Man Fails In His Attempt To Float Across The Atlantic With Balloons

Jonathan Trappe’s 2,500-mile journey was cut short when he was forced to land in Canada 12 hours into his expedition.

Jonathan Trappe had hoped to float across the Atlantic Ocean using balloons in a real-life version of Up (or Danny Deckchair), but his hopes were dashed 12 hours into the journey when he was forced to land in Canada.

The 39-year-old IT manager took off Thursday from Caribou, Maine in a craft lifted by 370 giant balloons filled with helium, but technical issues grounded the aviation enthusiast on the west coast of Newfoundland. Trappe, a licensed pilot, had successfully flown over the English Channel in 2010 using a cluster of large balloons.

Guided by meteorologists throughout the short-lived trip, Trappe updated fans on his Facebook page Thursday evening: “hmm, this doesn’t look like France,” adding that he landed safely in a remote location. The GPS on the craft shows Trappe had reached more than 20,000 feet in altitude. Before taking off, he had told the U.K.’s Barcroft TV that “there’s certainly the possibility of several catastrophic failures.”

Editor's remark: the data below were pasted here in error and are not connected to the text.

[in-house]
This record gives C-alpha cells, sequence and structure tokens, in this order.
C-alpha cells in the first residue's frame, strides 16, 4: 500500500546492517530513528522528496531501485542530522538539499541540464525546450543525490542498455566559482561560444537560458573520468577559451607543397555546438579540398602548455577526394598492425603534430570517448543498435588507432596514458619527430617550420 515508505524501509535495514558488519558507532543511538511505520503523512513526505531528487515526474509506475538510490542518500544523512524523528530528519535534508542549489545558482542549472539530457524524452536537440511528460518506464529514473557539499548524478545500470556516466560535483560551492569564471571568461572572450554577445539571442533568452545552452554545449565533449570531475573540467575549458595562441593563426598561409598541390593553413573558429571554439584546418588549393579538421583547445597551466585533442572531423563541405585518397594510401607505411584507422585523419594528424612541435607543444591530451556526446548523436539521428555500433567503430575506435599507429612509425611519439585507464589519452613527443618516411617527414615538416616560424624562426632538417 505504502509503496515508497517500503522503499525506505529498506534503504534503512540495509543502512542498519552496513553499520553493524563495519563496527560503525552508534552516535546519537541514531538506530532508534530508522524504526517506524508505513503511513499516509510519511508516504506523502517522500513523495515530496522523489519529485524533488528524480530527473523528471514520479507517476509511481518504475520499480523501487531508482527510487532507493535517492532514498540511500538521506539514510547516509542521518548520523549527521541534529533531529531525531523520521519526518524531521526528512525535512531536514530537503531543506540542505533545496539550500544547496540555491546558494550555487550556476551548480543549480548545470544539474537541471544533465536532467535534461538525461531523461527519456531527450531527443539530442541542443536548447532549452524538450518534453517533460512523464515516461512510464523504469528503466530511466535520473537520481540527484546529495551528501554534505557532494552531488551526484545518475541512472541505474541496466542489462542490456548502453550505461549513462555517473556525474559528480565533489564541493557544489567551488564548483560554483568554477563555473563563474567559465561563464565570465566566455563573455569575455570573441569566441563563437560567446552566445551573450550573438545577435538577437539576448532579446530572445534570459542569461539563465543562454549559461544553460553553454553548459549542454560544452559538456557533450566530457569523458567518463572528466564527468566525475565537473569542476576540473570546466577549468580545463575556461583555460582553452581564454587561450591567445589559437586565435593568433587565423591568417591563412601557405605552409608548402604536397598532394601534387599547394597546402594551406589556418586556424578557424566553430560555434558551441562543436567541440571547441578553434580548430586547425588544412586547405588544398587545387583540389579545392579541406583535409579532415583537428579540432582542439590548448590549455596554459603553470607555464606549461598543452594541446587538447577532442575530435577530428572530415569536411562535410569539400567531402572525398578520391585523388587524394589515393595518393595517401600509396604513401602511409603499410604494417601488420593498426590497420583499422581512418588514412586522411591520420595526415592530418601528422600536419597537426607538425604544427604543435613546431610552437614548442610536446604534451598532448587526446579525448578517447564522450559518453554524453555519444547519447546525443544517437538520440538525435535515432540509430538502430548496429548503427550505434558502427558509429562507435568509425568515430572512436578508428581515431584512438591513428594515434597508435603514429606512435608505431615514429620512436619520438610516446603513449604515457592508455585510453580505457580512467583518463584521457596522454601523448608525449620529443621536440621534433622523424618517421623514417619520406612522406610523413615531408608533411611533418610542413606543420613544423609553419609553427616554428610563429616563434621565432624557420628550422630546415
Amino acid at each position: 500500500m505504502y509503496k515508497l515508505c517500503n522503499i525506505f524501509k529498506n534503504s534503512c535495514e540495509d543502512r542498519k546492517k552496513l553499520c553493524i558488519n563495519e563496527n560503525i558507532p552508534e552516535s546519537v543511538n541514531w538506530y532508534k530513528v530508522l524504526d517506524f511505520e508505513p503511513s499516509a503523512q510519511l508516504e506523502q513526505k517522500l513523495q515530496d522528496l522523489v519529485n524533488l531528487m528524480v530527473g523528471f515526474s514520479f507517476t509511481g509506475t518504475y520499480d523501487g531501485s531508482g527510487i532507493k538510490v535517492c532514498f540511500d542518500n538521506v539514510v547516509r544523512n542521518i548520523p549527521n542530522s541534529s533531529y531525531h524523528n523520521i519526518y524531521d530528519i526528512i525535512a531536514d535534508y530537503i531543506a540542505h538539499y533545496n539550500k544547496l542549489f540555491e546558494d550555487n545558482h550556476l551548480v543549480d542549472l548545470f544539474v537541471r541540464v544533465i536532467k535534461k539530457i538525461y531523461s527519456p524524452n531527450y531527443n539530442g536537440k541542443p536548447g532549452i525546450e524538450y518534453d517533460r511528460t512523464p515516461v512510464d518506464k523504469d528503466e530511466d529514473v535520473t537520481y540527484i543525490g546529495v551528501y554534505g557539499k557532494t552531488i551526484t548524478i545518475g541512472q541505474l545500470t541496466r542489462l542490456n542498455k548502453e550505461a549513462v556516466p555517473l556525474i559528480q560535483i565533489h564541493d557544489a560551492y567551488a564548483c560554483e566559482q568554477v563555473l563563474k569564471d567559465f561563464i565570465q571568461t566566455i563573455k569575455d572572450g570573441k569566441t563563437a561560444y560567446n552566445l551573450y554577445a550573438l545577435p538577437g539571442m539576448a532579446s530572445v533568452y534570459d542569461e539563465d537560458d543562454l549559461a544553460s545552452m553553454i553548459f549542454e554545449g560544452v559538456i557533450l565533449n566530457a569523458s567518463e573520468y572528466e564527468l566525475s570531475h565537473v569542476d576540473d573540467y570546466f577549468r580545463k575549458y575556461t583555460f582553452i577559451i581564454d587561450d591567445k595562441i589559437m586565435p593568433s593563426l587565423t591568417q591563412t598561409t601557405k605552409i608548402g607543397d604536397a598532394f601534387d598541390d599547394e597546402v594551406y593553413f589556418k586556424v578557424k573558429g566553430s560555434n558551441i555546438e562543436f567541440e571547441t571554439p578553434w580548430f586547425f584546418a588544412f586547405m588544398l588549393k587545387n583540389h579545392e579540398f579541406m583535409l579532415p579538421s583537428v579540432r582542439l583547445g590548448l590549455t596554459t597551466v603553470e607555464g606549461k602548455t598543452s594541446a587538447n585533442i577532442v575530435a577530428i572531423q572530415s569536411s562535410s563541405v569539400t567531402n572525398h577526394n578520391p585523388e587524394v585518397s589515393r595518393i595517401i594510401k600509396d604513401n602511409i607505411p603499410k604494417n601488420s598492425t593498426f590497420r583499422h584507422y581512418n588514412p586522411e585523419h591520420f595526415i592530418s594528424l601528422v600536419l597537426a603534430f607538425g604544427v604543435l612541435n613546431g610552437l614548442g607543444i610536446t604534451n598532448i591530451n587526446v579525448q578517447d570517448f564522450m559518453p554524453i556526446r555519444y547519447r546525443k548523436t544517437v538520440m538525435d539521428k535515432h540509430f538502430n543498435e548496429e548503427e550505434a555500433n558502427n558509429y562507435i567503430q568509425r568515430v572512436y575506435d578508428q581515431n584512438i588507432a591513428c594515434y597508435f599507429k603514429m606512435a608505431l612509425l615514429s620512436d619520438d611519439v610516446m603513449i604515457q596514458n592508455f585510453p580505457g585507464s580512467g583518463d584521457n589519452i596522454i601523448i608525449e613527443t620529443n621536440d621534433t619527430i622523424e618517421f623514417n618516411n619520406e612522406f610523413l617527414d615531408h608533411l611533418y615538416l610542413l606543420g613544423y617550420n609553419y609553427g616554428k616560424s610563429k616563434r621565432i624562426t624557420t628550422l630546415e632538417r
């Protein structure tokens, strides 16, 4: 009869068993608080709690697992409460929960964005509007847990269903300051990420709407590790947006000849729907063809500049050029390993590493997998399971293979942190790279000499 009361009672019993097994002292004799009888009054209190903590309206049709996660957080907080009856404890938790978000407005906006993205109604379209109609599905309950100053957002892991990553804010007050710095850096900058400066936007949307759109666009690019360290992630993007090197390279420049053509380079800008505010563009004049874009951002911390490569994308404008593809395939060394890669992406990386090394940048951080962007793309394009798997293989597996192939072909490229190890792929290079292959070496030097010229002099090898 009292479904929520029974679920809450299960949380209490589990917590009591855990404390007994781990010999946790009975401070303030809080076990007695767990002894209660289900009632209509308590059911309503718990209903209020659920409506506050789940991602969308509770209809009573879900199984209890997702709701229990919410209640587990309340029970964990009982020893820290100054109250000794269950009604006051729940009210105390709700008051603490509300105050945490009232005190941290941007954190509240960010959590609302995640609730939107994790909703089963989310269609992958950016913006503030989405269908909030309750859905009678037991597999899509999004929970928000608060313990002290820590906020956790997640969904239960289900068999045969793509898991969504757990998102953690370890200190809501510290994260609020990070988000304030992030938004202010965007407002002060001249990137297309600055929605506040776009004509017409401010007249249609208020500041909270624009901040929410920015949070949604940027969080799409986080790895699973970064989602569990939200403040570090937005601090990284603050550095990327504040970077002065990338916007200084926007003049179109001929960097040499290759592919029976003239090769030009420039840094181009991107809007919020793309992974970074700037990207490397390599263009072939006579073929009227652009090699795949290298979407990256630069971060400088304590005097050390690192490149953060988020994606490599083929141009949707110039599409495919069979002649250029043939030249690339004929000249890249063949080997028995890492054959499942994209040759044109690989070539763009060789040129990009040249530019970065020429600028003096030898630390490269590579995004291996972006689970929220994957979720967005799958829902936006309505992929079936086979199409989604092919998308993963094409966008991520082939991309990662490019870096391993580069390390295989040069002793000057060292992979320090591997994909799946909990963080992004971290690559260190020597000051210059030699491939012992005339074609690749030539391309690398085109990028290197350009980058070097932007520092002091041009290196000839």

“I’m afraid of dying, but we still go forward with the expedition to satisfy ourselves, to satisfy myself,” he said. Trappe spent two years preparing for this journey. It’s unknown if he’ll make another attempt.

About the author

Based in San Francisco, Alice Truong is Fast Company's West Coast correspondent. She previously reported in Chicago, Washington D.C., New York and most recently Hong Kong, where she (left her heart and) worked as a reporter for the Wall Street Journal.